Citizenship Confusion: What did You Tweet when Osama was Killed?

Every Monday in Citizenship Confusion, Alan Noble discusses how we confuse our heavenly citizenship with citizenship to the state, culture, and the world.

As I watched the news coverage of the announcement of  Bin Laden’s death last night, I also diligently read my Facebook newsfeed to hear how people were reacting;  the results were quite telling.

At first,  the statuses were primarily factual: Bin Laden is dead. But they quickly became more opinionated. Some were thrilled at his death and viewed it as a cause for celebration. Others took the opportunity to chastise their friends by pointing out that Christians should never rejoice over the death of an enemy, citing Proverbs 24:17.  More than a few retorted that there are biblical examples of people rejoicing over the downfall of their enemies or that there are many verses which establish God’s justice, and certainly we can delight in God’s justice.

While this theological debate raged, some friends took a political route. Obama was able to accomplish what Bush was not!  Or, Obama is wrongly taking credit for the hard work of Bush, the CIA, and Special Forces. Or maybe Obama planned this to raise his approval rating before the election. Perhaps it was a conspiracy!

Finally, the statuses took a turn toward irony and humor, which seems to be inevitable for any discourse on the Internet. I admit, this is my own weakness, and when I heard the news, I wanted to post a status which exclaimed that Obama just won the future by defeating Bin Laden. Not so much to poke fun at the very serious matter, but to point out the absurdity of Obama’s new catchphrase. But it would have inevitably belittled the event and its significance, shifting the attention away from a significant moment in history which might have profound implications for our national security for decades and towards myself.

For most of us (myself, at least), when historic events like this happen our first reaction is to head to Facebook or Twitter. Part of this reaction seems to be a natural and healthy desire to share an important experience with those we love or to use our online community to learn more about the event. But these gatherings on social networks that occur right after a historic event seem to also encourage us to use the event to promote ourselves. Instead of sharing a historic moment with our community, where the focus is outward towards the event and around us towards our community, we can easily shift our focus to drawing our community towards ourselves–our wit, intelligence, spirituality, politics, etc–using the event primarily as a means to our own ends. (To preempt the inevitable comments: 1. I do not think this necessarily must happen. 2. This is a general tendency of all discourse on social networks, but it seems particularly inappropriate at times like these. 3. I am highly guilty of self-centered networking)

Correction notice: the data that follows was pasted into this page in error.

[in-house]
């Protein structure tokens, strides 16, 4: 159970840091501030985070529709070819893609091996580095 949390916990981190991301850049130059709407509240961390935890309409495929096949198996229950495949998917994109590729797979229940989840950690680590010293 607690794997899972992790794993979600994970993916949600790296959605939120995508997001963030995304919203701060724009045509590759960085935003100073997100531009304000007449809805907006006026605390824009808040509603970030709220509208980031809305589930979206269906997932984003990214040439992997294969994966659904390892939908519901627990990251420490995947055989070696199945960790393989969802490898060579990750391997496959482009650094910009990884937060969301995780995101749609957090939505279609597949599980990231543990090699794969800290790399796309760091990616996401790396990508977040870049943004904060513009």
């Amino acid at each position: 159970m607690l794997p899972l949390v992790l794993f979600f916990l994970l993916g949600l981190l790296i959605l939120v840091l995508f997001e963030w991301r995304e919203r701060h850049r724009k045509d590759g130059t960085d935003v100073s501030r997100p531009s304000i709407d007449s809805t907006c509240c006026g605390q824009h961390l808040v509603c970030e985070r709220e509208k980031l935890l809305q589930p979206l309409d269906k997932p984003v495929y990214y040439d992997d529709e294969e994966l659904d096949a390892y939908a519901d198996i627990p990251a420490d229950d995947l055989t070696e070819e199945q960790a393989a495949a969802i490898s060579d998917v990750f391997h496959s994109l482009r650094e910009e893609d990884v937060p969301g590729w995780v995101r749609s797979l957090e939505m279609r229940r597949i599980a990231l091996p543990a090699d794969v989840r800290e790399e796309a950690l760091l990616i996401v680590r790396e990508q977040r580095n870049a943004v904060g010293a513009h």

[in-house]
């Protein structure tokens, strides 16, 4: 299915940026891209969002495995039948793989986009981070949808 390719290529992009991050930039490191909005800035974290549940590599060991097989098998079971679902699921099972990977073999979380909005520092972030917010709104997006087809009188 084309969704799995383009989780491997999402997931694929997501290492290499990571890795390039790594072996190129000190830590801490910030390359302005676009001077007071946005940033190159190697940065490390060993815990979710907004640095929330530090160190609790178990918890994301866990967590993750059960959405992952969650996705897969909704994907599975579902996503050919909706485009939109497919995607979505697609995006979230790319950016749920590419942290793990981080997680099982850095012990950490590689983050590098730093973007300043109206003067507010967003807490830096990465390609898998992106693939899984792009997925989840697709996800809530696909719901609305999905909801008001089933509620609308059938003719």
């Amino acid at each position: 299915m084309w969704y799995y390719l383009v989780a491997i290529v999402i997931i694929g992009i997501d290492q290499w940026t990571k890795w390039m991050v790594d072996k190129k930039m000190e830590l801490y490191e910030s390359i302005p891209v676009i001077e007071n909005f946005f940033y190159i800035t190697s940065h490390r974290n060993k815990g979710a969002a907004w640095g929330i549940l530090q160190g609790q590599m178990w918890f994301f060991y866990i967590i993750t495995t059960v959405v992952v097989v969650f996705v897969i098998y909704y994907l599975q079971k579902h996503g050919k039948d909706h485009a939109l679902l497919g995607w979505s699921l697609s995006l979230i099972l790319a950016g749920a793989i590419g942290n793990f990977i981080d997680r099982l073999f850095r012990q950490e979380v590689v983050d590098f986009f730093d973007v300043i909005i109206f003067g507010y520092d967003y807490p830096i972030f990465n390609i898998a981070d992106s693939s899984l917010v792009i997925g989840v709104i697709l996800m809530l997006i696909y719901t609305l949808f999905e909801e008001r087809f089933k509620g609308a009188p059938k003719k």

So, how should we react? Following Christ means a radical refocusing of our desires, loves, goals, hopes, and pleasures. While the world and our flesh might invite us to turn every event into opportunity to promote and delight in ourselves, Christ calls us to be outward oriented, towards God and our neighbors. This gratuitous giving of ourselves can take many forms, but it fundamentally requires that we question the orientation of our hearts and our words, and, in this situation, consider what it means to love one who cursed us, and to even love him after his death.

Update:

Stephen Smith (a close friend of CaPC) has a great post over at Christianity Today which analyzes the uses of Bible verses on Facebook and Twitter. His findings are well worth a read.

About Alan Noble

(Co-Founder/Editor/Columnist) is a part-time lecturer at Baylor University. He received his PhD in Contemporary American Literature from Baylor, writing on manifestations of transcendence in 20th Century American Lit. He and his family attend Redeemer Waco, a PCA church. Alan's passion is studying how believers can be a faithful presence in culture to the glory of God and the edification of others. In addition to editing, Alan writes his column, Citizenship Confusion for CaPC.